2000, R, 100 min. Directed by Nora Ephron. Starring Lisa Kudrow, John Travolta, Daryl Mitchell, Michael Rapaport, Ed O'Neill, Tim Roth, Bill Pullman, Michael Moore.
REVIEWED By Marc Savlov, Fri., Oct. 27, 2000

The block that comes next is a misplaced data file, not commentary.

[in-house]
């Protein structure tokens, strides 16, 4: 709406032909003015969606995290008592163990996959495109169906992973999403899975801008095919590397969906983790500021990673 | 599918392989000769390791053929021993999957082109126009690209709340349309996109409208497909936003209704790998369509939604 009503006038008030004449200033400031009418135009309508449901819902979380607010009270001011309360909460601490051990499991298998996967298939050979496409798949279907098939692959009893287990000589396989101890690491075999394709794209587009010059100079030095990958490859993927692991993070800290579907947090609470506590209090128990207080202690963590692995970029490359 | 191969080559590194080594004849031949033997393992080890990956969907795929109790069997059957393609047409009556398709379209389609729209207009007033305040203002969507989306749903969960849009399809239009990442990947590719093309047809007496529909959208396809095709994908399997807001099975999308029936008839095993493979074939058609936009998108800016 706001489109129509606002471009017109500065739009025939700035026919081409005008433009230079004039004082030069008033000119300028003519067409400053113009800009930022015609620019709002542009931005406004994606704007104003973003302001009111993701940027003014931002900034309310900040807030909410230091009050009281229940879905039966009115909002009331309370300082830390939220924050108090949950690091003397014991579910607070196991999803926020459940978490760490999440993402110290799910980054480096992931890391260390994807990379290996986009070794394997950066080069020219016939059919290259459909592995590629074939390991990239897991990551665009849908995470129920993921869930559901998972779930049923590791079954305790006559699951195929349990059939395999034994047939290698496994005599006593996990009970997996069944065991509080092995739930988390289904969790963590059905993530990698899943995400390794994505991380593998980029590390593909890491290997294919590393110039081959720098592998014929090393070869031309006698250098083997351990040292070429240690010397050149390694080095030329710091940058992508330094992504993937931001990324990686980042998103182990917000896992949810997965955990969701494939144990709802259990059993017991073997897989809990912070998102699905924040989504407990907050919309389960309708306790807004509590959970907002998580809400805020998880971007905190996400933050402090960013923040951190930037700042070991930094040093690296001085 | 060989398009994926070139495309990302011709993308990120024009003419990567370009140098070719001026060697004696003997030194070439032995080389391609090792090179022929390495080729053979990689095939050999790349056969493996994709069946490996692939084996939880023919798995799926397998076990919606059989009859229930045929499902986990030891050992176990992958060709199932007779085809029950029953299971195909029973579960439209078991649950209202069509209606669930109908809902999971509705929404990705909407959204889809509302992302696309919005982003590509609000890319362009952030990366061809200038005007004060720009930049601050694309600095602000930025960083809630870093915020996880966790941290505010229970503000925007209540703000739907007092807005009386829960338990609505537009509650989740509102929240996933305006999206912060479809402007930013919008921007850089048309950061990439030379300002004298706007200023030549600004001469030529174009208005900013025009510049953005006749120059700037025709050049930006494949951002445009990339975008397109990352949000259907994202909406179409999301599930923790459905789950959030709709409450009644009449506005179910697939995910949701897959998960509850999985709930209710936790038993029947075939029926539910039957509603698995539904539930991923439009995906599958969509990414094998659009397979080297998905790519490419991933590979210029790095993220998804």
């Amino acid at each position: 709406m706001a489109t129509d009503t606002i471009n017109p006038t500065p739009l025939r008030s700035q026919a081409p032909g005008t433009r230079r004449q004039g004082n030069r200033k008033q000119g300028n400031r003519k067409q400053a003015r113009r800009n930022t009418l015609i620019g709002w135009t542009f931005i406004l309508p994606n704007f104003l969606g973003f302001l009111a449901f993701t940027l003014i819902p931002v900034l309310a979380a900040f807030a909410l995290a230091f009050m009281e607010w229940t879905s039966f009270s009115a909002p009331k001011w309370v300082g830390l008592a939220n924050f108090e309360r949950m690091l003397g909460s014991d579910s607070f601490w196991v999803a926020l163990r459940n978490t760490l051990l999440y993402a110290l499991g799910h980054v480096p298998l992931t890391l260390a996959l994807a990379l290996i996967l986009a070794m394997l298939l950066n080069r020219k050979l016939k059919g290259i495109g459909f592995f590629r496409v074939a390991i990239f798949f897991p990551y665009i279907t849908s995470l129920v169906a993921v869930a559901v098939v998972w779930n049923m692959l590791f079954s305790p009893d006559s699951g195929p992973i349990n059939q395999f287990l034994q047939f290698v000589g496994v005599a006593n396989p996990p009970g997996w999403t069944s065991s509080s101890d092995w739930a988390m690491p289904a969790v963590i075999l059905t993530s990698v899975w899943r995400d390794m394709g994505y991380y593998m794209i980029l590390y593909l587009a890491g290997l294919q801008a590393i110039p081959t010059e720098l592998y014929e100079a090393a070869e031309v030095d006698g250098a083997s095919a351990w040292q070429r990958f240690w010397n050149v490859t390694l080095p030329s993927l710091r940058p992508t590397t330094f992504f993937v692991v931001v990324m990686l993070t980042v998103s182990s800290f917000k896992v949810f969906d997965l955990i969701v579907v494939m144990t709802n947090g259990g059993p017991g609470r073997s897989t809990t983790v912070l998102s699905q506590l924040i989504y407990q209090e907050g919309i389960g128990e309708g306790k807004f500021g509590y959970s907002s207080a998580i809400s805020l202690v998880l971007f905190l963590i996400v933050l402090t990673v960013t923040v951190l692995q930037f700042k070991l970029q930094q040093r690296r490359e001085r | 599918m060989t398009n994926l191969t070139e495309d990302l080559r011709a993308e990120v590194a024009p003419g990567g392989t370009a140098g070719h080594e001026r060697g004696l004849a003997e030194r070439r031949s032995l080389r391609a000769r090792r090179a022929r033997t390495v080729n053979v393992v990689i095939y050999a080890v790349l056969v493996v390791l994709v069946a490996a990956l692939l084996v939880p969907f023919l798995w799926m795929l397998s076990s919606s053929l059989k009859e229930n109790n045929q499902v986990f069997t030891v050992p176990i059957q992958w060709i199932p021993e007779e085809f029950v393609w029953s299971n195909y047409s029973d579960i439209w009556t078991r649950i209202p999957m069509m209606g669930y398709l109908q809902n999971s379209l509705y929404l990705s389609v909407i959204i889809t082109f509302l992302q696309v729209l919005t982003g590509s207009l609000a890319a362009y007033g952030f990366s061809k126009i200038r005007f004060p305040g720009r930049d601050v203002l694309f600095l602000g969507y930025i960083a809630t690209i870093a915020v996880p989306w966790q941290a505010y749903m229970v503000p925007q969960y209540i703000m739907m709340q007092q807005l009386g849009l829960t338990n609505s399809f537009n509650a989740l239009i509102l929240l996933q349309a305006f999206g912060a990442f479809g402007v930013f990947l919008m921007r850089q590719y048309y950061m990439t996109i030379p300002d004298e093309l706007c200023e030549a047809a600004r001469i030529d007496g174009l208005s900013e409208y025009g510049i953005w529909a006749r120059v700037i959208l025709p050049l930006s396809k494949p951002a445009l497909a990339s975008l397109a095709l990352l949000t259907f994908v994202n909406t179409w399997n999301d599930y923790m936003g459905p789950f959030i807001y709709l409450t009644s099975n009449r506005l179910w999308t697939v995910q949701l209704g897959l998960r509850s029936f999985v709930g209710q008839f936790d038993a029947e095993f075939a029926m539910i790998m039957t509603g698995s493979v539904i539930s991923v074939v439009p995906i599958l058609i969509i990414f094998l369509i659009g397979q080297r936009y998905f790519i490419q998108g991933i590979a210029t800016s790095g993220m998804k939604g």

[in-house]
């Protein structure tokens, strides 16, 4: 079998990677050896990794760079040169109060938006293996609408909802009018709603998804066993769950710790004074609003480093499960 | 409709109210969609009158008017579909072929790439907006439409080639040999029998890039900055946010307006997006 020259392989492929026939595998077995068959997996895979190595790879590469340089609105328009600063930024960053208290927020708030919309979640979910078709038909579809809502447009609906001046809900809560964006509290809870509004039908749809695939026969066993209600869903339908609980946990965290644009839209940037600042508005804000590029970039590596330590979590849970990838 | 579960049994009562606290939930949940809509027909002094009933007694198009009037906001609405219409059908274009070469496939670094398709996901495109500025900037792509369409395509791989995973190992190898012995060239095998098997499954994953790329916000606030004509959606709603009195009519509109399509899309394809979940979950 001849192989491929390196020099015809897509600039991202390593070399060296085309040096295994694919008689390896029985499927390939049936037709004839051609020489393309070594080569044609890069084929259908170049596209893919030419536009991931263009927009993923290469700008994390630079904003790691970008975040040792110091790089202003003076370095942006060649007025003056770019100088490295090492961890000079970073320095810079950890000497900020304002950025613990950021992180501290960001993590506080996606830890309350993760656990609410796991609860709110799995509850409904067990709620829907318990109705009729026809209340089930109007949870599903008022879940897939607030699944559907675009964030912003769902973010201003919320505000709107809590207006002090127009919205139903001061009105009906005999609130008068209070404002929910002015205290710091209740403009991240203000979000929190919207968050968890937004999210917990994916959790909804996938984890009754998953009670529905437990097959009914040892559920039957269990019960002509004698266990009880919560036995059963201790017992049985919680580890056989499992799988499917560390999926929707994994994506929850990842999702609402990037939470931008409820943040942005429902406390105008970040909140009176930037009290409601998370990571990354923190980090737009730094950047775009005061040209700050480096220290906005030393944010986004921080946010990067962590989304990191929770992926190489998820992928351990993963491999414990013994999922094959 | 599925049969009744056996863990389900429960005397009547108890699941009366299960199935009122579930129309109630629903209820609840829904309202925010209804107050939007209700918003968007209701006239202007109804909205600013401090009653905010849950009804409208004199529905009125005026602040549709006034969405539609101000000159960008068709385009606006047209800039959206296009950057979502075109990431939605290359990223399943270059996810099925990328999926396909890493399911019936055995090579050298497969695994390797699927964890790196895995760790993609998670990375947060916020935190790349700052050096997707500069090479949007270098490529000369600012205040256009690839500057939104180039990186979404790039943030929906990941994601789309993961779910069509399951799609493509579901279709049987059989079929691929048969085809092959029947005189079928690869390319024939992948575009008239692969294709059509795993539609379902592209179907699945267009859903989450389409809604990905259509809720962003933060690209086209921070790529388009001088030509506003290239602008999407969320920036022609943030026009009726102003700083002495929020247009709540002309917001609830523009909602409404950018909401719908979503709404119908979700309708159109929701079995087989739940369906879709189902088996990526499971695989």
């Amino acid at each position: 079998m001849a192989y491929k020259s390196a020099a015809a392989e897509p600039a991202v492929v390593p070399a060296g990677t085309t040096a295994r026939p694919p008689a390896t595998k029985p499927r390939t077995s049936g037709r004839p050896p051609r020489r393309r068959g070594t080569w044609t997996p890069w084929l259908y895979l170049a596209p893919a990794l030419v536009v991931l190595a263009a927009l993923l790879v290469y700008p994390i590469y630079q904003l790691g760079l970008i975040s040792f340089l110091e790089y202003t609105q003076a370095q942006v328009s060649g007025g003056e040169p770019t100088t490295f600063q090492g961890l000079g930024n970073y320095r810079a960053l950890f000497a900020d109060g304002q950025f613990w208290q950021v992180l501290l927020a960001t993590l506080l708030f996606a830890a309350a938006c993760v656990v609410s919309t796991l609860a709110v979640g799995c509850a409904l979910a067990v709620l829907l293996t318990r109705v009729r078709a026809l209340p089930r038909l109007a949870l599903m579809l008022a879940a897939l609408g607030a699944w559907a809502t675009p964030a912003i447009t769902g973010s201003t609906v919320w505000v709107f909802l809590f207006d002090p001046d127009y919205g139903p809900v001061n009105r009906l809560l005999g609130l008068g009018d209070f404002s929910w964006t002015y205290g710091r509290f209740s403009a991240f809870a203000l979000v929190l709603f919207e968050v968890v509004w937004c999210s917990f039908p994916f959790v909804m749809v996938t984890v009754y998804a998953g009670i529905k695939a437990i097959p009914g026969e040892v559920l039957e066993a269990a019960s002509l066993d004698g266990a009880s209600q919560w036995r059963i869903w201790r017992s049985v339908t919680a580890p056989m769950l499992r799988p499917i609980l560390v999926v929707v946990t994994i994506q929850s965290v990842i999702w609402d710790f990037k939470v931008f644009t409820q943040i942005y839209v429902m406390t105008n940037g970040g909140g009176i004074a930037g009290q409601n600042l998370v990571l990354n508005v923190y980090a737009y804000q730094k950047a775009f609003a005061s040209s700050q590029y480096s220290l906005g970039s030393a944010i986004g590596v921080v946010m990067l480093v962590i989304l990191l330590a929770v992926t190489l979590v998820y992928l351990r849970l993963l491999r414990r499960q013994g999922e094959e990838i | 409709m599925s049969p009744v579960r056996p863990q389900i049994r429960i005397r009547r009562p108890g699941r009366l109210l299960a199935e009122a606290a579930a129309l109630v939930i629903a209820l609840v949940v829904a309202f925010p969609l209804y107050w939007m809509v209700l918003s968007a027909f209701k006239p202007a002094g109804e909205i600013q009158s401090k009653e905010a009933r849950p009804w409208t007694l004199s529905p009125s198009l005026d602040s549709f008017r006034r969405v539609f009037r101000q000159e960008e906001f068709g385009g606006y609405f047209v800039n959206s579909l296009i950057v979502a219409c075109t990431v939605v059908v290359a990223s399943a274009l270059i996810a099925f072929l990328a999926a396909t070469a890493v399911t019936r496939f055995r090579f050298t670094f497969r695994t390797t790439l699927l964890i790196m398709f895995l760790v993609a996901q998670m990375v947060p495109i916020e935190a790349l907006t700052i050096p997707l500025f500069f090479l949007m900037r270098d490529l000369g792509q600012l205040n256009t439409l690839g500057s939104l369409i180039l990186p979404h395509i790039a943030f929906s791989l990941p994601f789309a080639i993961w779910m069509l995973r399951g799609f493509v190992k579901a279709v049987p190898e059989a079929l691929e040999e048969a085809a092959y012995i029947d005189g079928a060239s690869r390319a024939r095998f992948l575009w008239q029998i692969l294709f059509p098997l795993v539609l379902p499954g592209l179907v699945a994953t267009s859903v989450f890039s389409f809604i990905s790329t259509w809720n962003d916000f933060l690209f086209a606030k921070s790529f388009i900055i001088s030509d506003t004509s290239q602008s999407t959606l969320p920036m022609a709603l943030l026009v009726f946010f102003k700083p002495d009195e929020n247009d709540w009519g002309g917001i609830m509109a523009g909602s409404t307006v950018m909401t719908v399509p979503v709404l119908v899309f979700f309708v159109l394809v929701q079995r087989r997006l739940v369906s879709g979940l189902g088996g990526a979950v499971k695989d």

Suddenly Battlefield Earth doesn't look so bad. Compared to Lucky Numbers, an unfortunate teaming of Ephron (who previously directed Travolta in Michael) and writer Adam Resnick (Cabin Boy), Travolta's Scientology experiment gone awry seems downright sublime. Mind you, he's not toting around half the special make-up in this one (unless you count his bizarrely spreading girth -- the actor looks like a linebacker, or maybe Henry Rollins, in a cheap suit here), but still, given the choice between that L. Ron Hubbard opus dei and this tale of a conniving Harrisburg weatherman facing financial ruin, I'll take the six-foot-tall, Snidely Whiplash-esque alien for $200, Alex. Set, for some unknown reason, in 1988, Travolta plays Russ Richards, a “wacky” Pennsylvania weatherman prone to on-air shenanigans and beloved by all. He has his own private booth at Denny's, a swell mansion overlooking lovely Harrisburg, and a sideline running a snowmobile outlet that, as Lucky Numbers opens, is facing some tough times due to an uncooperative and unseasonable winter heatwave. When the bank begins making foreclosure noises, Russ turns to topless-bar owner Gig (Roth) for advice, resulting in a bungled insurance fraud scam that involves high-strung Dale the Thug (Rapaport) and soon spirals into a plan to fix the Pennsylvania state lotto, with a helping hand from bitchy Lotto girl Crystal (Kudrow). As so often happens when these sorts of desperate notions are acted upon, the whole affair goes south fast. Suddenly Russ finds himself battling station owner Dick (O'Neill) for the winning lotto ticket, fleeing from Dale the baseball bat-wielding thug, and attempting to avoid the attentions of Harrisburg's most benign cop, Officer Lakewood (Pullman, acting in a vacuum). During the opening third of Ephron's film I was struck by how much the setup felt like a transplanted Fargo: a small, wintery northern locale; a local businessman driven to desperate measures to stay afloat; a bungled felony; and a group of natives with zany accents. But Lucky Numbers possesses none of the affection for its characters that Fargo did. The caricatures of these Harrisburg folk are drawn in huge, sloppy strokes, and their funny ways aren't so much funny as irritating. Resnick's script, and the resulting film, has a decidedly vicious streak to it as well; there are more catty, barbed rejoinders and gutter epithets here than in Scarface (well, almost). Consequently, when bad things begin to happen to these bad people, you could barely care less. Kudrow, so good in The Opposite of Sex, is playing off her ditzy Friends character for the majority of her screen time -- she's Phoebe's evil twin, a nasty, manipulative bimbo with a genuinely cruel streak. One scene, in which she torments an asthmatic Michael Moore, is genuinely unpleasant. It makes you want to slap her silly and then get the hell out of there before she spits acid on you like the alien queen you know she is. Painfully lame and hamstrung by a viciously unfunny sense of humor, Lucky Numbers is a two-steps backward return to the bad old days of the Travolta lowlights reel. Look Who's Shocking, anyone?